The Graphics Interchange Format in Conversation

  • For me, it's a solved issue. When the inventor of a thing says it's pronounced a way, I give that weight.


  • For me, it's a shibboleth. I have been involved in web development since 1996, and if you pronounce it "Gif" instead of "Jif", that's a sure sign that you're a noob. There's nothing wrong with being a noob, but there's certainly nothing right.
  • For me, it's also not a big thing. If you pronounce it the "wrong" way in a conversation with me, I won't correct you or start an argument about it. Starting an argument over things that don't matter, is dickery.

    Continuing one
    , on the other hand, isn't so bad.
  • The "It's not gramatical" argument cuts no ice with me. Saying the G has to be a hard G will always have me wondering how you'd pronounce "a German Giraffe", and while you say "But it comes from graphical so it must be a hard G", I flash to Police Academy 4: Citizens On Patrol, notice that "Citizens On Patrol" acronyms to COPs, and wonder if you would have me pronounce it "sops".
  • Yeah, I know going back to a Police Lobotomy movie as an argument is not too strong, but my mind has better things to do than develop and parse through a list of acronyms. Believe me, I've tried, and my mind has said "Let's watch YouTube videos. We could browse the web for pictures of smiling dogs. We could consider why your SQL tables are stupid. We could think about Steve Gutenberg movies. Really, anything but the acronym list thing." 


About Me

I've been working on my resume recently. No reason, really. (If you have questions, ask elsewhere. I'm fairly easy to find.) A recent response to my resume tells me it sucks at telling the story of me. Not too surprised; the form sucked before, and has become the gameboard for competative Reverse Buzzword Bingo, where if you find the right combination, you get the job, which makes it counterproductive to even try to tell your narrative.

So, this is the story of me:

My first degree was a BS in Journalism and Mass Communication. My greatest experience was as copy editor of my student paper, where I did full-page layout of the State-and-Nation wire news section to our paper's style standards, collected the weather forecast (which I cribbed from the regional newspaper's front page by calling a friend who worked in a gas station) and read every dang word in the paper. I got this position by copy-editing a copy of one week's front page, where I not only found the errors they introduced to test me, but also errors that made it into print that week. The biggest lessons I learned were that I was really good at finding miniscule errors in large blocks of text, I was pretty good and making an attractive and readable layout if I knew what sort of look we were shooting for, and if you're really physically and mentally exhausted with more work left to do, fruit juice is better than soda.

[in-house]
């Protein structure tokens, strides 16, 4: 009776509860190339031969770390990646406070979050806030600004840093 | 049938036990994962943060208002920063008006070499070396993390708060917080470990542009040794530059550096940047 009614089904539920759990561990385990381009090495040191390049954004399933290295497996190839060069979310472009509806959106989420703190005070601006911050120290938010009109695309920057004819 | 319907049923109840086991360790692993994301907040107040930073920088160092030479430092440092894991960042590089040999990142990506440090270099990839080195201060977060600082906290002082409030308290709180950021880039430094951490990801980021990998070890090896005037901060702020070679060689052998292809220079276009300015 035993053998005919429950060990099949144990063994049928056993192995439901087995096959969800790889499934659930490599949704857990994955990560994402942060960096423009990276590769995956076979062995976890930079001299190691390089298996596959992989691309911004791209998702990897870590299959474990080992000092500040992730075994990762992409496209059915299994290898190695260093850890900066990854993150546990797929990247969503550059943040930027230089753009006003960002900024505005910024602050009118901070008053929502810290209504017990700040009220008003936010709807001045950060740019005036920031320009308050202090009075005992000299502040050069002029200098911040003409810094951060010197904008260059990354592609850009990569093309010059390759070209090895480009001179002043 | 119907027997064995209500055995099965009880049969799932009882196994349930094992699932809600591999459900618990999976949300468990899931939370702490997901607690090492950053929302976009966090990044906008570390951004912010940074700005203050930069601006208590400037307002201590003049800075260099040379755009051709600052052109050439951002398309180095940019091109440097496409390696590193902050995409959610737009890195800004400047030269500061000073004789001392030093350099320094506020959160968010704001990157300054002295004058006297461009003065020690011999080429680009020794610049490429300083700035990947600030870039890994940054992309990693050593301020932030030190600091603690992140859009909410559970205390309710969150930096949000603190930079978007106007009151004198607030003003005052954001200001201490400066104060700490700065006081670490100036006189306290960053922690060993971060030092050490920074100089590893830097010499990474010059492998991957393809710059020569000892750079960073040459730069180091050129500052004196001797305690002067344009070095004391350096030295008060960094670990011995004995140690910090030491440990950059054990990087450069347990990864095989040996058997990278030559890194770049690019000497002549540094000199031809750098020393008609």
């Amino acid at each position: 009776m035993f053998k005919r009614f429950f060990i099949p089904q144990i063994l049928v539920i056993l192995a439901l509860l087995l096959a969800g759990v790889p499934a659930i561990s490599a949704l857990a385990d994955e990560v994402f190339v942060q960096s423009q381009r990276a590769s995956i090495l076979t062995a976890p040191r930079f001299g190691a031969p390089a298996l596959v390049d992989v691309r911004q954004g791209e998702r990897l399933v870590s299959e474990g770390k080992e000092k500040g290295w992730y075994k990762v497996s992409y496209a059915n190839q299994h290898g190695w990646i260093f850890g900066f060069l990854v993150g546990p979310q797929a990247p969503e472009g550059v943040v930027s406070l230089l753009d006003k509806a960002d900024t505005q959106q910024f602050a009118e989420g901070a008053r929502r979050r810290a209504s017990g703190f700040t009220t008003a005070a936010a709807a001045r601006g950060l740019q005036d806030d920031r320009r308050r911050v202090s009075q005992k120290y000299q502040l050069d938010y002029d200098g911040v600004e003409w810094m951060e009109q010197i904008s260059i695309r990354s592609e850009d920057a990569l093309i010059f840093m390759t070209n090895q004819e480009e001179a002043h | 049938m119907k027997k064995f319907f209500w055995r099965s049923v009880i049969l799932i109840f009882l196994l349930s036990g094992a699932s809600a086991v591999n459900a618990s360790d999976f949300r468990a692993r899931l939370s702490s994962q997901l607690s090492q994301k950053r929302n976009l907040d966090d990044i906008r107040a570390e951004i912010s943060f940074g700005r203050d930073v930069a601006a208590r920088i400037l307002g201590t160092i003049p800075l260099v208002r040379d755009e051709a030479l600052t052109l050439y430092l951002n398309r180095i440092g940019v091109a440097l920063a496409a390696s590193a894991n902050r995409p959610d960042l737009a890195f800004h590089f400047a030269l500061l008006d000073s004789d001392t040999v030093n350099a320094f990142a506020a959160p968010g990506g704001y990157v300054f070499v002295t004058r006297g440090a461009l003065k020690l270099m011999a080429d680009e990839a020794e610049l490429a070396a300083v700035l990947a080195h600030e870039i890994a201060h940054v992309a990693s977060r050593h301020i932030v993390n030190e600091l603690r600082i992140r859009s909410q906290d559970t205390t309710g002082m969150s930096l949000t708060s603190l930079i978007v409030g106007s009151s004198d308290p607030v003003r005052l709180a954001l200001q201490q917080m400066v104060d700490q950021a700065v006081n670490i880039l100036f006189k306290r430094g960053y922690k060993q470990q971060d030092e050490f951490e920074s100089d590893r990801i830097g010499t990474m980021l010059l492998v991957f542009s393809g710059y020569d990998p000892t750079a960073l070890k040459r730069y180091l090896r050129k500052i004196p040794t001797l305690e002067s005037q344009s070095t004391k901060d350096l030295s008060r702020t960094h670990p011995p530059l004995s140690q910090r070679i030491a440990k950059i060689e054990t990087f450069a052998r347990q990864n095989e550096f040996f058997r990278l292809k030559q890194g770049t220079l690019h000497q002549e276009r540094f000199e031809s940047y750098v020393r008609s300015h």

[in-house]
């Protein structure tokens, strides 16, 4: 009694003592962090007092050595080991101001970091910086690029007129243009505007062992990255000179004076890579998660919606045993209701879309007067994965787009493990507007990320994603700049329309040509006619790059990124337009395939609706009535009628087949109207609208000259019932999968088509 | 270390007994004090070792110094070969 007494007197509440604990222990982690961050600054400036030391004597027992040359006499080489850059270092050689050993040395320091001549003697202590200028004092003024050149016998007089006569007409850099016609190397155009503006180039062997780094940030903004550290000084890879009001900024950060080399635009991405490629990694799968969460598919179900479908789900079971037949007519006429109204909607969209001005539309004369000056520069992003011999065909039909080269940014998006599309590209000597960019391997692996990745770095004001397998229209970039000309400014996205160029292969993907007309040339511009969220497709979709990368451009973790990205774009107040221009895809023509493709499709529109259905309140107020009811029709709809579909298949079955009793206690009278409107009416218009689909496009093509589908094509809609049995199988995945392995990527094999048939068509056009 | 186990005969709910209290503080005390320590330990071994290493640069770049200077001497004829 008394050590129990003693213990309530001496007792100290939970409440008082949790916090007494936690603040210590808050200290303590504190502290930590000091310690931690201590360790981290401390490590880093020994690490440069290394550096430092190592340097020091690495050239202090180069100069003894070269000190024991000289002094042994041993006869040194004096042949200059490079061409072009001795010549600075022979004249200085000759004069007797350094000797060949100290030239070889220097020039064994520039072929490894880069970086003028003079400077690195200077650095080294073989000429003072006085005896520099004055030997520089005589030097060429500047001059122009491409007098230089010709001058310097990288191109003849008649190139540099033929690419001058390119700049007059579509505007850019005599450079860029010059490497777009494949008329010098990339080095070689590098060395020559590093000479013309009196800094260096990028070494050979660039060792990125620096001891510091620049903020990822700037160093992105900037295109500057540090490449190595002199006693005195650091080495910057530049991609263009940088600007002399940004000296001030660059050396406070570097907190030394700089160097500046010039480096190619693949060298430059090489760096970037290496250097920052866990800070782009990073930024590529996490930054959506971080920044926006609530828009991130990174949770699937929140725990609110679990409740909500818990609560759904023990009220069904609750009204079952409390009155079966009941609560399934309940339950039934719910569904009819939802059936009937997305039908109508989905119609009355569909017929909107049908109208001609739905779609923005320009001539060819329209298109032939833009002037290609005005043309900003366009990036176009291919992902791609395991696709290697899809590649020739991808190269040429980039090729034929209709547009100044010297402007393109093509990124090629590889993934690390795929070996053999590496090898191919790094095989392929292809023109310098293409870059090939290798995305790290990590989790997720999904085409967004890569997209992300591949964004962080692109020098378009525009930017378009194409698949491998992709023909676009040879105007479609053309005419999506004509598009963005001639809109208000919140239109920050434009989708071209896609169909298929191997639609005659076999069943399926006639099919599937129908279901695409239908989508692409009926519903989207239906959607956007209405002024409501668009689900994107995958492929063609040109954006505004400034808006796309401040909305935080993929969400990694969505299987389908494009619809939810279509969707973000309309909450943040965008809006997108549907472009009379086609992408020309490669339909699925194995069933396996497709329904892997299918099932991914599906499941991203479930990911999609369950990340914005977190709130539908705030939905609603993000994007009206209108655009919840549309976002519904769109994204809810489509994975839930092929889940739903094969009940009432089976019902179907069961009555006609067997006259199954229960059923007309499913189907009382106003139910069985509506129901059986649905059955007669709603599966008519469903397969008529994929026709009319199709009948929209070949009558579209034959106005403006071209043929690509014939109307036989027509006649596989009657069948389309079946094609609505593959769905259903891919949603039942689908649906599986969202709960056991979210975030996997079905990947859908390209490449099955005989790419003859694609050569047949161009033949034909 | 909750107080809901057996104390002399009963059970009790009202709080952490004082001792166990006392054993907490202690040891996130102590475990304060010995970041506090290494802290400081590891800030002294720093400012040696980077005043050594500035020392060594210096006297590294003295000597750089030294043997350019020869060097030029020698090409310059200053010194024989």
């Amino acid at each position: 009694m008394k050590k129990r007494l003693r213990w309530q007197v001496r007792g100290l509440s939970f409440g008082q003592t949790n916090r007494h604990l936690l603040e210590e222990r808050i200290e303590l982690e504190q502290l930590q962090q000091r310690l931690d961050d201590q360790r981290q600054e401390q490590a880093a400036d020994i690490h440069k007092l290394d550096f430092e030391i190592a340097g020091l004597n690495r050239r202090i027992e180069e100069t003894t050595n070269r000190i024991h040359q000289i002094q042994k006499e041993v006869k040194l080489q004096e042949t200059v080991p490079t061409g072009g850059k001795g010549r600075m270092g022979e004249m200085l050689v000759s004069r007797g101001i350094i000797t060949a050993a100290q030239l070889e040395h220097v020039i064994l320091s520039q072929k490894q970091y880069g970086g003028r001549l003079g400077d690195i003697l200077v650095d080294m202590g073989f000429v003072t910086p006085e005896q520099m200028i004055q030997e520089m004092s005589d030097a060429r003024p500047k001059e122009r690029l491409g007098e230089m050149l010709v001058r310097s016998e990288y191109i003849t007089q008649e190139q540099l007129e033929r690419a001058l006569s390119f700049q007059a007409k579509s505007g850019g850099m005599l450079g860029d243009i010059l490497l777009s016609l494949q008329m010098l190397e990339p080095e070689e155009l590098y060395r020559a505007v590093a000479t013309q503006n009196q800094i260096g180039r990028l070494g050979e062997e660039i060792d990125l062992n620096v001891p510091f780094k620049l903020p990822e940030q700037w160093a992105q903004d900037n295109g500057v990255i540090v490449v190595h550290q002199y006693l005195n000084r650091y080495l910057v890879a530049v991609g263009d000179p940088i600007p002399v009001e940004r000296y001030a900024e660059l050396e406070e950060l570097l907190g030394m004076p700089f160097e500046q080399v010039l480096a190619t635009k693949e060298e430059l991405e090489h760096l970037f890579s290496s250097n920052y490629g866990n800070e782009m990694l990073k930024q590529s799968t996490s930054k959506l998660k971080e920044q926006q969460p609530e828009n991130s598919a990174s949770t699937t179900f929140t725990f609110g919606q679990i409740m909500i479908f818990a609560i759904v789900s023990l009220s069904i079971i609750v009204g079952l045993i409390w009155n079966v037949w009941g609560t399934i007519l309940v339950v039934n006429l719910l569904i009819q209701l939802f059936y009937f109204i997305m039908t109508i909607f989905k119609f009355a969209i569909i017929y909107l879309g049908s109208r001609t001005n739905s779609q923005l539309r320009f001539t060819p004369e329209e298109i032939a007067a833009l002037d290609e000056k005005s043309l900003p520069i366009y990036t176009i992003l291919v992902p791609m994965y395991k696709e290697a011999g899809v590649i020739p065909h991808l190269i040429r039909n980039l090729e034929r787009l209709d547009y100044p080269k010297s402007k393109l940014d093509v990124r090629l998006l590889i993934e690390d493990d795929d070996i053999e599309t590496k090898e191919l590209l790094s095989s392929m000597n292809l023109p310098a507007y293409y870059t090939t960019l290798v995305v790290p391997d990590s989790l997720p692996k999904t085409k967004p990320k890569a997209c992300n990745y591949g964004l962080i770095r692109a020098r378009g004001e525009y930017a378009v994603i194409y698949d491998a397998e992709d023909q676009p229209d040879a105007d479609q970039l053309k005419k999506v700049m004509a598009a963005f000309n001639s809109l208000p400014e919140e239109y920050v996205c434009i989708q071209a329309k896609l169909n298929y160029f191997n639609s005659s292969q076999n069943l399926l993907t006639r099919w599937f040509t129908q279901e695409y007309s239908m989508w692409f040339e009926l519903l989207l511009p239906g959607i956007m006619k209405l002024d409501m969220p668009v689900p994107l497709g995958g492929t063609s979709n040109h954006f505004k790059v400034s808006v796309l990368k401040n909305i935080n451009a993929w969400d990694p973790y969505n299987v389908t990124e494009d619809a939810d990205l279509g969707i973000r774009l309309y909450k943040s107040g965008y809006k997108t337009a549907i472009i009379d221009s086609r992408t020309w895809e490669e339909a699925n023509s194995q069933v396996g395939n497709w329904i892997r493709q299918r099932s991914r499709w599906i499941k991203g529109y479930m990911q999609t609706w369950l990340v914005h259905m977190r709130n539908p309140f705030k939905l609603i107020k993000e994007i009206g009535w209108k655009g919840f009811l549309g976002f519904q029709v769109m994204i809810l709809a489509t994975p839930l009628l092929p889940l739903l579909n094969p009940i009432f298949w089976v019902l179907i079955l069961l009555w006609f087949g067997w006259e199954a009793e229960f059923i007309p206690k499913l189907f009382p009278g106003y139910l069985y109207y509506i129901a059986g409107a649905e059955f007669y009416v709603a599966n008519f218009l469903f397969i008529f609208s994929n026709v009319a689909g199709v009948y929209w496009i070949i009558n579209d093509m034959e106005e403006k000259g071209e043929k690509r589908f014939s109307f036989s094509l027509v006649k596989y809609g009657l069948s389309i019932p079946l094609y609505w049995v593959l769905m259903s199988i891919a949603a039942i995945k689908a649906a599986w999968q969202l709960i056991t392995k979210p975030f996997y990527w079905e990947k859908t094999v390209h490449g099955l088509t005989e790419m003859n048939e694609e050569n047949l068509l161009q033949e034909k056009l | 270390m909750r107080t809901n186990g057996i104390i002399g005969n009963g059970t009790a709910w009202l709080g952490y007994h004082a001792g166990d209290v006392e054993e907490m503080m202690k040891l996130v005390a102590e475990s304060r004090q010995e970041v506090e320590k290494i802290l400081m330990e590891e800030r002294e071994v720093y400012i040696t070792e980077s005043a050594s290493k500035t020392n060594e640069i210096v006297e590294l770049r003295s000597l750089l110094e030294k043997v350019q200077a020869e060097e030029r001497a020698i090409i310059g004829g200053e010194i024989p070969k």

Also, I learned that when people say "If everyone from Dan Rather to the guy who writes obit for the local fish-wrap were to die tomorrow, there would not be enough positions opened up to employ all the people who graduate with journalism degrees this year", that's not just a punchline, that's a suggestion that you change majors as soon as this conversation ends.

After not finding work in journalism, I went back to school, where I received a BS in Computer Science, and worked for the university as a web developer. As with xkcd, my time with Perl has been much more useful in my post-collegiate career than the courses I took.

Also, the things I learned as a j-school student -- finding small errors in large text blocks, making text blocks readable and attractive, and handling exhaustion -- are incredibly useful for CS students and web geeks, too.

During that time, I found that what I loved to do was converting things to other things. If you sent this email address a message with this string in the subject and a URL in the body, it responded with that URL's web page as the body. If you went to a certain web page, you could send an anonymous email. I fell in love early with RSS and wrote many things that read it and many other things that wrote it. I wrote a thing for my home page that displayed one guitar if I had new mail waiting, and another guitar if I didn't. I once helped write a tool that scrolled RSS headlines across the top of a web page. My goal and hope was to be a developer who turned things into other things, preferably with web technologies on a Unix/Linux platform while contributing to Open Source projects, in an organization whose primary work is creating software.

A thing I didn't really learn is that, in the last year of your college career, your primary goal is finding something to do with your life after graduation. Preferably, something where you are paid. Successfully completing your courses and graduating is necessary but secondary. So, I found myself as a VMS admin and occasional Microsoft-focused web developer for a medical clinic. I often made things out of other things: I recall parsing the four-digit long-distance records by long-distance code and sending a list of calls to the user of record for each code. It was okay, but not in line with my desired workplace as above.